Creaney's, Mr. Ed. Johnston's, W. Gregory's and Geo.
Patterson's. The railway which runs through Glenavy to
Antrim was constructed in the 1860's and opened on 13th
Fr. Michael O'Malley, P.P., 1894-1909.
THE TWENTIETH CENTURY
The Catholic population of the present parish of Glenavy and
Killead. which comprises the whole of the civil parishes of
Glenavy. Camlin and Killead along with the larger part of
the civil parish of Ballinderry, was 2,500 in the year 1871.
The figures we have are as follows:
|Year 1881. Catholic population 2150.
||Year 1931. Catholic population 1700.
|Year 1891. Catholic population 1950.
||Year 1967. Catholic population 2392.
This shows that in the sixty years between 1871 and 1931 the
Catholic population decreased by about 800. the result of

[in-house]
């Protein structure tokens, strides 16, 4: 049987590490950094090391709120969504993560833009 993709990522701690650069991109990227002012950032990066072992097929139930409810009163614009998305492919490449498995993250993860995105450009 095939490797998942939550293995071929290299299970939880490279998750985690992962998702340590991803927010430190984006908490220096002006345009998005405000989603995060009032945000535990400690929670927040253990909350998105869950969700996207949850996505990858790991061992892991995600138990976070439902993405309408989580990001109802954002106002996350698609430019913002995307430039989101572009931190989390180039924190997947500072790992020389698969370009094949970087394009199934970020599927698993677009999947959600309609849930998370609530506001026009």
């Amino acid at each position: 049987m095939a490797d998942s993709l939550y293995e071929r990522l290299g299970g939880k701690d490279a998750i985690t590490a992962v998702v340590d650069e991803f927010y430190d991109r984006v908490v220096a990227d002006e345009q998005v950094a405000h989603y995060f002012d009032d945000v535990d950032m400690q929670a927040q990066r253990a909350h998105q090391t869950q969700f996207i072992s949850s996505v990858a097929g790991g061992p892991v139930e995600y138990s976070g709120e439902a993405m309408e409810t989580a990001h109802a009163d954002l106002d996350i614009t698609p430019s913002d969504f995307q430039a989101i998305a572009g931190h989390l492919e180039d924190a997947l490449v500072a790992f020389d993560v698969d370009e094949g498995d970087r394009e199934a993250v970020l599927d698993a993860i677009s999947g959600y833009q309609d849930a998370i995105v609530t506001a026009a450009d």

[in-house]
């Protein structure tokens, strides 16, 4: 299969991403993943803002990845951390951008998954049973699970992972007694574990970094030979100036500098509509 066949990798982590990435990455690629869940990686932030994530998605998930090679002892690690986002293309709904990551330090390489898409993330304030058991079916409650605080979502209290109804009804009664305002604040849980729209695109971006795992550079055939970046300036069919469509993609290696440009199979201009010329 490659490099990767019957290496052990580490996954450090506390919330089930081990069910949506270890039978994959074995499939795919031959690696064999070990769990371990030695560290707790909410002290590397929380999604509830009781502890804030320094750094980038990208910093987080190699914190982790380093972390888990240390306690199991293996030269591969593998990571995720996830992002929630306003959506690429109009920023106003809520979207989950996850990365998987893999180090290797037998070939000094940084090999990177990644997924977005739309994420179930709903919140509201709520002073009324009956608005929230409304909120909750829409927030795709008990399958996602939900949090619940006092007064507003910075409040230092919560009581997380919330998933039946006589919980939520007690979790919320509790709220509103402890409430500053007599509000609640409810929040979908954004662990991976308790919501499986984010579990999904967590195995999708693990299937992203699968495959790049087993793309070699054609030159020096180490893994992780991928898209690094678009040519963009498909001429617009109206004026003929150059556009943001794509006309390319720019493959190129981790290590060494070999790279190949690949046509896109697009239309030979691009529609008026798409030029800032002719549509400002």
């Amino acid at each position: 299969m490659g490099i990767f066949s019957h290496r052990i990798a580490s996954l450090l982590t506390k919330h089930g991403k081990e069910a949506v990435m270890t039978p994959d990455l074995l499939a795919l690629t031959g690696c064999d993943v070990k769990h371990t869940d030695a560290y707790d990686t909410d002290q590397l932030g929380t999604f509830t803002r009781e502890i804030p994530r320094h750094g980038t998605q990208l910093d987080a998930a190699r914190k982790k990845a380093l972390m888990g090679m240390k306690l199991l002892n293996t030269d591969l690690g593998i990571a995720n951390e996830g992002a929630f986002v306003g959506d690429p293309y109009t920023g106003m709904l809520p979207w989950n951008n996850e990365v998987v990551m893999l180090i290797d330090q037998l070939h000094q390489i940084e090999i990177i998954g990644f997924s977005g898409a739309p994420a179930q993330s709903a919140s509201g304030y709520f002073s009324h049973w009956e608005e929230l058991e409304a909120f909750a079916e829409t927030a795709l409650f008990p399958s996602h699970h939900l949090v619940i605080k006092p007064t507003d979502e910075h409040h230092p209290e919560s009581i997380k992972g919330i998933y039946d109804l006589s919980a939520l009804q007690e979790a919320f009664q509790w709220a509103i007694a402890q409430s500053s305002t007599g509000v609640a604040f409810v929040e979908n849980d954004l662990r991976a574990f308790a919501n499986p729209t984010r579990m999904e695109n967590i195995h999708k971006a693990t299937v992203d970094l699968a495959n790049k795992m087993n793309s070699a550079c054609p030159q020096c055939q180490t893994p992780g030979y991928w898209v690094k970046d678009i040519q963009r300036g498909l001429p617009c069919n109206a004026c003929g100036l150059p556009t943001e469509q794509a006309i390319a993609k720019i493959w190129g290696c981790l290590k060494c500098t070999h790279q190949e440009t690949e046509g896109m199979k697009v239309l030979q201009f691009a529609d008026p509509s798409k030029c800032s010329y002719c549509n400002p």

emigration or transference to other areas in the province,
particularly to Belfast.
Fr. Pye's successor at Glenavy was Fr. George Conway who was
appointed on Sept. 1, 1890. He was born in Dunsford in 1827
and entered St. Malachy's College in 1845, going to the
Irish College in Paris in Sept., 1847. In October, 1852, he
was ordained by Cr. Whelan, Bishop of Bombay. in Clarendon
St. Chapel, Dublin. He had been a curate in St. Patrick's,
Belfast. and administrator in Ballymacarrett before working
as P.P. in Derriaghy and Carnlough. He was over sixty when
he moved to Glenavy and found the duties of the large parish
rather much for him. On March 12, 1894, he retired and
passed his latter years at Nazareth House, Ballynafeigh. He
and Fr. John Macaulay who had resigned Ballymacarrett and
resided nearby, were inseparable friends. Both had been in